Nail biting—as well as its close cousins hair pulling, skin picking, knuckle cracking, lip chewing, cheek biting, and other body-focused repetitive habits—usually happens without a conscious decision; instead, we discover ourselves with the aftermath—nubby nails, a lip callus, or an accumulation of inadvertently pulled-out hair. 

Body-focused habits can begin at any age, but they usually begin in childhood and peak in the pre-teen years—around ages 11 to 13.  But whether you’re young or young at heart, if your nervous habits are bothering you, check out these 10 tips to stop body-focused behaviors like going dental on your digits.

Thanks to listener Sylvie Daley of Marshfield, Vermont for asking how to stop nail-biting, which inspired this week’s topic.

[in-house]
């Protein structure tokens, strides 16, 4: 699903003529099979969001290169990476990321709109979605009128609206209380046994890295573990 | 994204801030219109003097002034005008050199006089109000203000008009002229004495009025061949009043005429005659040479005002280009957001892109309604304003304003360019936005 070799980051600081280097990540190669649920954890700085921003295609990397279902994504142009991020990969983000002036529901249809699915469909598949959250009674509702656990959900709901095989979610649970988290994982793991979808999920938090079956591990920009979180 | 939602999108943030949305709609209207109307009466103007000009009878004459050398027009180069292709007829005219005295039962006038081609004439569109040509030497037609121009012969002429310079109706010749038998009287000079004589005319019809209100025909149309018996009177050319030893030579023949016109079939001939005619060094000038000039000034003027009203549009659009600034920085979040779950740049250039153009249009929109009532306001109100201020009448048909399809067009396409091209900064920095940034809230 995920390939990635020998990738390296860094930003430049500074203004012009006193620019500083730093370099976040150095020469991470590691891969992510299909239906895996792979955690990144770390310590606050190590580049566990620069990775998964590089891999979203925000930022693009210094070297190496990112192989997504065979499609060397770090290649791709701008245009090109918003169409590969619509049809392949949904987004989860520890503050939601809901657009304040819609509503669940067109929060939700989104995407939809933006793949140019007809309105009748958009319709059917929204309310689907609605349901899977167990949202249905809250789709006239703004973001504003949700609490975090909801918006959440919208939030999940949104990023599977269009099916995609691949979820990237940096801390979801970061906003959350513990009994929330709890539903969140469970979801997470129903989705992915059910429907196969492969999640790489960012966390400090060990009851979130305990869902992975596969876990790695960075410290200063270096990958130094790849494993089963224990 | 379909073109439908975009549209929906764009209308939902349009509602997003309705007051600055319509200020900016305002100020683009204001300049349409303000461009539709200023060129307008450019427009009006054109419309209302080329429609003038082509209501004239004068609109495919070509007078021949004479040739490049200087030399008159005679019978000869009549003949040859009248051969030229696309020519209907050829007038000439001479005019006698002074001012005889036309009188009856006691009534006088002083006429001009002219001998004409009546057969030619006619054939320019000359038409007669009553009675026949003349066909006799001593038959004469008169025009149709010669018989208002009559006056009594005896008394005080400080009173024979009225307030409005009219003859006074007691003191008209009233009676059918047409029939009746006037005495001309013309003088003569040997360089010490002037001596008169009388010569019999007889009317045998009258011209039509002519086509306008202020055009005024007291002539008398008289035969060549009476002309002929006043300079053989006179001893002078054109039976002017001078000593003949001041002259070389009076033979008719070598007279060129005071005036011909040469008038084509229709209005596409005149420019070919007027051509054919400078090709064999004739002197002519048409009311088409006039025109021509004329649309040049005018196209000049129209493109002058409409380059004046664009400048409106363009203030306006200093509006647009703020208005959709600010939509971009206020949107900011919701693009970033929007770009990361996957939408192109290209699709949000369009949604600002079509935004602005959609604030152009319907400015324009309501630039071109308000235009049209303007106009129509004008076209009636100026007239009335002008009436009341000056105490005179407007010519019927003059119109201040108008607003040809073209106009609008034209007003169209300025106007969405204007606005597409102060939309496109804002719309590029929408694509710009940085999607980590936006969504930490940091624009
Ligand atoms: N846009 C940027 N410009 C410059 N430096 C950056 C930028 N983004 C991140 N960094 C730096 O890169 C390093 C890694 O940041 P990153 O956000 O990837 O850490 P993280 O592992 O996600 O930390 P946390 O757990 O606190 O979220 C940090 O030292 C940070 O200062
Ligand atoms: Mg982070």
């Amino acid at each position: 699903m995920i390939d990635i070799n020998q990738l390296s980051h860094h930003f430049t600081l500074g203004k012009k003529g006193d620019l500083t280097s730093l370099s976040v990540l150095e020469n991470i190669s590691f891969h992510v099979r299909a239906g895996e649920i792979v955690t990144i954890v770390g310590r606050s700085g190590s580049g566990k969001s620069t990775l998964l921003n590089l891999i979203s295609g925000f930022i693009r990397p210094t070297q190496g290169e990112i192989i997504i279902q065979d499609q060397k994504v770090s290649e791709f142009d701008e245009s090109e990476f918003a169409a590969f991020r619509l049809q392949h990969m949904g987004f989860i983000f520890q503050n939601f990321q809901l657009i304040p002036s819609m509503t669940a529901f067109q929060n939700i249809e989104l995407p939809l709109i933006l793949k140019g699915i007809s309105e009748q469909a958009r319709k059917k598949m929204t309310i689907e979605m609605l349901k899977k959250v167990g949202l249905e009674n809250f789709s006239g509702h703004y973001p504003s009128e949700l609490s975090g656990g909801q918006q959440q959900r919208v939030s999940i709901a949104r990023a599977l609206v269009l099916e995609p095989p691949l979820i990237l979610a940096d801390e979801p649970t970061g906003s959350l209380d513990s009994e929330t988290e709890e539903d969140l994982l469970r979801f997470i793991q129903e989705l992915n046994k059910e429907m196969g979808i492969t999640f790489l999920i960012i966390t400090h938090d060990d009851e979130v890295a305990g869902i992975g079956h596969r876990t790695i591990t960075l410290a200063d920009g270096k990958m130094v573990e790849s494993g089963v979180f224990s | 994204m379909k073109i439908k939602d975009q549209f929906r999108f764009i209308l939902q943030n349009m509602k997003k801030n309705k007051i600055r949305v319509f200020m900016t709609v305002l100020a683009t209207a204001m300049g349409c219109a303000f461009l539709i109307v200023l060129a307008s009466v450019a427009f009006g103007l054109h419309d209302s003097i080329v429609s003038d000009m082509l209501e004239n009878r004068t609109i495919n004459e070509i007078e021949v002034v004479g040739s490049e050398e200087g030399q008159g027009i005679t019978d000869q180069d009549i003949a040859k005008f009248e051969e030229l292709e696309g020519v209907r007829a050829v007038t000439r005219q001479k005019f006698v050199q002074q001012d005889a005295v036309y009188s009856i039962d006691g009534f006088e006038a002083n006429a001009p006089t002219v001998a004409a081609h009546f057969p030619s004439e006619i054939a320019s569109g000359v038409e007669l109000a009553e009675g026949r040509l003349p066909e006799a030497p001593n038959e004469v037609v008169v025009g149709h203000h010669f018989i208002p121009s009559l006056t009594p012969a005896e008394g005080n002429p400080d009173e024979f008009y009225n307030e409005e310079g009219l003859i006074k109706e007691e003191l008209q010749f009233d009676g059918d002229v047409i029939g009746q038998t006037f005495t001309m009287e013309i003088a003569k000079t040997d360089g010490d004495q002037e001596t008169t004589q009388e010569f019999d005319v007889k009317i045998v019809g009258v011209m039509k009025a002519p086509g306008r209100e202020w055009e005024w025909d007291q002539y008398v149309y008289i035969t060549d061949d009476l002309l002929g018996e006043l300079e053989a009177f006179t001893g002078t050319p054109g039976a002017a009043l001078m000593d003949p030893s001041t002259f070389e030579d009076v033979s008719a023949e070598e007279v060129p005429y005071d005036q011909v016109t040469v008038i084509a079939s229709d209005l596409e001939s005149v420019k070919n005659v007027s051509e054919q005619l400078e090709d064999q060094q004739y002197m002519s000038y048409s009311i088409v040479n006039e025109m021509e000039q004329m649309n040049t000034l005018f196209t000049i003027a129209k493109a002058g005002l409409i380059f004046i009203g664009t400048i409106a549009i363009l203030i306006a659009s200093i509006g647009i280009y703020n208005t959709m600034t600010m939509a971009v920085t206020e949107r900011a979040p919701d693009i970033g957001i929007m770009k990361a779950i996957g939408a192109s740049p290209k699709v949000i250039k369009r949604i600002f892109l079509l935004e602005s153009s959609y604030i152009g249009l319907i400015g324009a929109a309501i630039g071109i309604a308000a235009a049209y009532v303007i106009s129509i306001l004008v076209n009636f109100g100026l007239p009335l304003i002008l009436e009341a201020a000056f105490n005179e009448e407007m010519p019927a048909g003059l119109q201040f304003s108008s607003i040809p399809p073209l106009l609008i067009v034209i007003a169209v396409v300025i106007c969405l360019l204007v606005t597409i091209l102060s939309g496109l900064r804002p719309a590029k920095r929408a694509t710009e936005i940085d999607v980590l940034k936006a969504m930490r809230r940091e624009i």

Tip #1: Don’t worry—it’s not an indication of some deep, dark, unresolved issue.  Instead, there’s evidence that hair pulling, nail biting, and other body-focused behaviors have a neurological origin and are genetically based.  Hair pulling, for instance, seems to run in families.  It even goes beyond our species; animals like monkeys, cats, dogs, and mice sometimes overgroom.  

 

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